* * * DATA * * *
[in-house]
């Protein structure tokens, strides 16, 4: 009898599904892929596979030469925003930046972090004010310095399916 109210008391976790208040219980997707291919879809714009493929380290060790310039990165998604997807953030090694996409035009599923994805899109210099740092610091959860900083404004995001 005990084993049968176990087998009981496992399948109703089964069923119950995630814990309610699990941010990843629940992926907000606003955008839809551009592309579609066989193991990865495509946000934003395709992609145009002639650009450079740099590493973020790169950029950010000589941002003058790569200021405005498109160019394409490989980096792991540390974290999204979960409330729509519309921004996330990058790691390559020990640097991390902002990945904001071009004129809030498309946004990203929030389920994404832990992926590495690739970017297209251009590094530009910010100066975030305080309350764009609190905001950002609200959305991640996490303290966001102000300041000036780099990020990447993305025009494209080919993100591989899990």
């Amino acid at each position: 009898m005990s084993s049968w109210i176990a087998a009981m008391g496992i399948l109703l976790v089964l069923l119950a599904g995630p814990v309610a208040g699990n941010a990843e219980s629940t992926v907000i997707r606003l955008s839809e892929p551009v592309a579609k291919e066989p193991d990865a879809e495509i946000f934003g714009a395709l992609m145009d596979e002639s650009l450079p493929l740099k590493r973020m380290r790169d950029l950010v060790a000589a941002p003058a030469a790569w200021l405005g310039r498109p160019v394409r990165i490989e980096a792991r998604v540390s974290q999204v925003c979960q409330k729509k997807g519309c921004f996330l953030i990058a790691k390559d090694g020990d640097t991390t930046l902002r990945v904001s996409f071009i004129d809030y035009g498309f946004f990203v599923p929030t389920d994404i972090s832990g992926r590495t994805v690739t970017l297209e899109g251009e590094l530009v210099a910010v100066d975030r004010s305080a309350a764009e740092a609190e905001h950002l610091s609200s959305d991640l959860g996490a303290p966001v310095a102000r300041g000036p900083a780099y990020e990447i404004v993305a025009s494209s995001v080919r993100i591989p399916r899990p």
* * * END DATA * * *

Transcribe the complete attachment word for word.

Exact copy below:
[in-house]
């Protein structure tokens, strides 16, 4: 009898599904892929596979030469925003930046972090004010310095399916 109210008391976790208040219980997707291919879809714009493929380290060790310039990165998604997807953030090694996409035009599923994805899109210099740092610091959860900083404004995001 005990084993049968176990087998009981496992399948109703089964069923119950995630814990309610699990941010990843629940992926907000606003955008839809551009592309579609066989193991990865495509946000934003395709992609145009002639650009450079740099590493973020790169950029950010000589941002003058790569200021405005498109160019394409490989980096792991540390974290999204979960409330729509519309921004996330990058790691390559020990640097991390902002990945904001071009004129809030498309946004990203929030389920994404832990992926590495690739970017297209251009590094530009910010100066975030305080309350764009609190905001950002609200959305991640996490303290966001102000300041000036780099990020990447993305025009494209080919993100591989899990």
């Amino acid at each position: 009898m005990s084993s049968w109210i176990a087998a009981m008391g496992i399948l109703l976790v089964l069923l119950a599904g995630p814990v309610a208040g699990n941010a990843e219980s629940t992926v907000i997707r606003l955008s839809e892929p551009v592309a579609k291919e066989p193991d990865a879809e495509i946000f934003g714009a395709l992609m145009d596979e002639s650009l450079p493929l740099k590493r973020m380290r790169d950029l950010v060790a000589a941002p003058a030469a790569w200021l405005g310039r498109p160019v394409r990165i490989e980096a792991r998604v540390s974290q999204v925003c979960q409330k729509k997807g519309c921004f996330l953030i990058a790691k390559d090694g020990d640097t991390t930046l902002r990945v904001s996409f071009i004129d809030y035009g498309f946004f990203v599923p929030t389920d994404i972090s832990g992926r590495t994805v690739t970017l297209e899109g251009e590094l530009v210099a910010v100066d975030r004010s305080a309350a764009e740092a609190e905001h950002l610091s609200s959305d991640l959860g996490a303290p966001v310095a102000r300041g000036p900083a780099y990020e990447i404004v993305a025009s494209s995001v080919r993100i591989p399916r899990p």